Finding a vision for city's future
Published 8:30 pm Monday, September 29, 2003
Quick; what's the first image that comes to mind when you think of Brewton?
Did you say the Welcome Center or mural in downtown? How about the YMCA or one of the historic homes or churches?
What do you think a visitor to our town would say that image would be once they returned home? That's a question that about 40 community leaders were asked this week during a strategic planning session for the Greater Brewton Area Chamber of Commerce. When prompted, the group gave the usual answers. They were the images we would hope people take with them.
The point of the exercise was to force us to ask ourselves what we want visitors to visibly remember about the town. The answer is not always a landmark, although first impressions are usually lasting ones.
The speaker, Ed Noriega, teaches graphic design at Troy State University. He was one of two speakers talking to the group about Brewton's image, and how it is formed in people who live and visit here. To use one of their terms, they spoke about Brewton's legibility.
While most residents know where historic downtown Brewton is, and how to get to Belleville Avenue to find the beautiful old homes, they asked the group how a visitor would know. Drive down Highway 31 far enough and you'll hit downtown, but once there, where does a person park? From there, how do you find the homes?
Historic Downtown Brewton is the heart of this community. Despite bad flooding, loud railroads, heavy traffic and hidden parking, downtown is the beginning of our community. It is logical that the focus of our city's growth, then, be centered there and work its way outward. To do that, though, the community needs a plan. Logical, and planned, growth is vital for communities. It allows infrastructure to be maximized, not just extended. Planned growth means attracting the right kind of businesses, ones that reflect the values and character of a community.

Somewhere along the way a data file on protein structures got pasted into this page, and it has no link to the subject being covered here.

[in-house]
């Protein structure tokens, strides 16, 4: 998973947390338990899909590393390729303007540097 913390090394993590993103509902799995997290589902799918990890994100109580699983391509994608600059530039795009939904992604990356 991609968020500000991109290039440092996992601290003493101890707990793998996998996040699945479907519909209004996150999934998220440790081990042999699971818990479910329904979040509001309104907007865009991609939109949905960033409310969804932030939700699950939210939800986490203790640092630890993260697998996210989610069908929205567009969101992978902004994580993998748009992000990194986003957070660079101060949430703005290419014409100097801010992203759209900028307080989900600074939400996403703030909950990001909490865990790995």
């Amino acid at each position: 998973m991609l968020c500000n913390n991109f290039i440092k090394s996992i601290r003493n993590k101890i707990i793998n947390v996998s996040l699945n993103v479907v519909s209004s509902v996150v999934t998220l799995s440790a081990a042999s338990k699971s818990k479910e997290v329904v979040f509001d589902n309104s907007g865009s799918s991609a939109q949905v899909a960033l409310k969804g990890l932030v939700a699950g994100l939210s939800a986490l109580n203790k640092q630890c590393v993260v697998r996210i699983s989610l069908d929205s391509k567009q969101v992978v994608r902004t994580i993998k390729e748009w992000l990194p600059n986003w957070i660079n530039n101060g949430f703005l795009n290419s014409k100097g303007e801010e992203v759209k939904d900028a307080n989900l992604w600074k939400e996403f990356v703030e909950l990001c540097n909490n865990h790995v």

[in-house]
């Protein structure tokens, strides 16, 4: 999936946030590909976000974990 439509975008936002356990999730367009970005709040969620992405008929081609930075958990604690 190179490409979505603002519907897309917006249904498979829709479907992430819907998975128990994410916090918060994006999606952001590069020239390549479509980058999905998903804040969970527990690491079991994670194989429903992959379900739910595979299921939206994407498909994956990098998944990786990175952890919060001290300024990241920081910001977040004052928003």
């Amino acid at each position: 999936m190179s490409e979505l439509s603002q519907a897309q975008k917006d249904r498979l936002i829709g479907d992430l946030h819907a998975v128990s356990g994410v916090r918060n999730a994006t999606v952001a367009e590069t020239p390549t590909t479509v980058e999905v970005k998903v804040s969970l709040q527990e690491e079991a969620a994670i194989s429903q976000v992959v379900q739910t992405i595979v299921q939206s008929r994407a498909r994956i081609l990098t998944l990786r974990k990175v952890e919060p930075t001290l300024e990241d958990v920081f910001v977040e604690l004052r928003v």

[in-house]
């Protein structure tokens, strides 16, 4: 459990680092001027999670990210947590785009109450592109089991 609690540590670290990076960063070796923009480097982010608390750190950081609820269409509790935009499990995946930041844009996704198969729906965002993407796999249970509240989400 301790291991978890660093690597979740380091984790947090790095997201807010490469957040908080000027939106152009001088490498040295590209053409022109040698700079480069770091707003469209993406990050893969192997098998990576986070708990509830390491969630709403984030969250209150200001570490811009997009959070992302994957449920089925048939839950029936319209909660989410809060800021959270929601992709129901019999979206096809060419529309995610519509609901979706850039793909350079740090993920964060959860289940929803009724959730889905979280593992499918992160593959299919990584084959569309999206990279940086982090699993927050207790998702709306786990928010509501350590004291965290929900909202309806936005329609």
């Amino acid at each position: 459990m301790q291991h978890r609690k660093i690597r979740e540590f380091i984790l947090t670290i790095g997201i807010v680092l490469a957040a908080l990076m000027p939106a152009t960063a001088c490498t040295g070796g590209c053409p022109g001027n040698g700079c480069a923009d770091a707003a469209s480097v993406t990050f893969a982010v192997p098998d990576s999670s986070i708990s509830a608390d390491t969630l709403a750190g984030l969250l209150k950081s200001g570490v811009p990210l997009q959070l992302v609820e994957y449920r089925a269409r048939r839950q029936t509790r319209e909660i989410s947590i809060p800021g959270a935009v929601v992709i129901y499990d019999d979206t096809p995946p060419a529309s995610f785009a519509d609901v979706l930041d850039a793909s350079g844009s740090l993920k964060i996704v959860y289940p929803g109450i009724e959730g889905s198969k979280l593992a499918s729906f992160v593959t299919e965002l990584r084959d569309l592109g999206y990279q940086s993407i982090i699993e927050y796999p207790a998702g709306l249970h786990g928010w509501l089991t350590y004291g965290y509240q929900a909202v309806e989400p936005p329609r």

Those are just two of the elements that are necessary to get a person to first visit our town, and then to return or possibly even move here. From there, they are more likely to contribute to the town in some way, and invest in its future. In order for our area to continue to grow, we need those new investors, both private citizens and businesses.
Strategic, long-range planning is about setting a path for the future.
When planning a cross-country trip, we look over maps and make a plan for how far we plan to drive, where we plan to stop and which highways we'll take to get to the destination. It doesn't make sense to simply get in the car and begin driving, because a variety of obstacles, like getting lost, not finding a room or running out of gas can keep us from reaching the final goal. As has been said before, failing to plan is planning to fail.
However, if we make a plan, and set some objectives, we then give ourselves a roadmap to follow. It works for families and businesses, and it works for communities as well. While recognizing our weaknesses, we must plan to build on our strengths, and this community has many. By planning, and being methodical in our approach, we can make the most of the good assets our community already possesses and expand on them.
Sometimes it takes an outside observer to help a community find those strengths. They will see our community in ways we might take for granted.
Noriega said he was going to remember not downtown, our mural or the homes. His memory of Brewton will be Union Cemetery, in particular the older section. That's not a bad image, just one many of us wouldn't think of.
But that's what taking a fresh look at Brewton can do.